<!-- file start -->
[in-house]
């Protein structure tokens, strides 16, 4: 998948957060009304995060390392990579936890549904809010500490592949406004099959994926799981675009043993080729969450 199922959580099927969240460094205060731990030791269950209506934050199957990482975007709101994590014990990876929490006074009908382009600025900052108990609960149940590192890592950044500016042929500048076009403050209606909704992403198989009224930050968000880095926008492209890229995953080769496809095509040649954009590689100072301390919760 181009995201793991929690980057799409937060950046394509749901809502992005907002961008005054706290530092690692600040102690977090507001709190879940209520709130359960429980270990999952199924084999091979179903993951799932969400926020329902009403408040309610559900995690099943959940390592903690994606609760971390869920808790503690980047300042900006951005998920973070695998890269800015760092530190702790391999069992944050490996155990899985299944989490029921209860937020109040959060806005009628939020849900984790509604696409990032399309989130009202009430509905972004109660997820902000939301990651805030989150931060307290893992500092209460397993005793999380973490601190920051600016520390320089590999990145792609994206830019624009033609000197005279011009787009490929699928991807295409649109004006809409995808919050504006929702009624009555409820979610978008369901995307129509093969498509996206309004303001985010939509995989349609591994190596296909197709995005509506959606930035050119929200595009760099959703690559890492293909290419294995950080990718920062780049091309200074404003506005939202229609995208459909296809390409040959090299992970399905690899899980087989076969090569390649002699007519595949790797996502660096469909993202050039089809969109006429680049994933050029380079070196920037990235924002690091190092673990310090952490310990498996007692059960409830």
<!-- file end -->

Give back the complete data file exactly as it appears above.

[in-house]
């Protein structure tokens, strides 16, 4: 998948957060009304995060390392990579936890549904809010500490592949406004099959994926799981675009043993080729969450 199922959580099927969240460094205060731990030791269950209506934050199957990482975007709101994590014990990876929490006074009908382009600025900052108990609960149940590192890592950044500016042929500048076009403050209606909704992403198989009224930050968000880095926008492209890229995953080769496809095509040649954009590689100072301390919760 181009995201793991929690980057799409937060950046394509749901809502992005907002961008005054706290530092690692600040102690977090507001709190879940209520709130359960429980270990999952199924084999091979179903993951799932969400926020329902009403408040309610559900995690099943959940390592903690994606609760971390869920808790503690980047300042900006951005998920973070695998890269800015760092530190702790391999069992944050490996155990899985299944989490029921209860937020109040959060806005009628939020849900984790509604696409990032399309989130009202009430509905972004109660997820902000939301990651805030989150931060307290893992500092209460397993005793999380973490601190920051600016520390320089590999990145792609994206830019624009033609000197005279011009787009490929699928991807295409649109004006809409995808919050504006929702009624009555409820979610978008369901995307129509093969498509996206309004303001985010939509995989349609591994190596296909197709995005509506959606930035050119929200595009760099959703690559890492293909290419294995950080990718920062780049091309200074404003506005939202229609995208459909296809390409040959090299992970399905690899899980087989076969090569390649002699007519595949790797996502660096469909993202050039089809969109006429680049994933050029380079070196920037990235924002690091190092673990310090952490310990498996007692059960409830």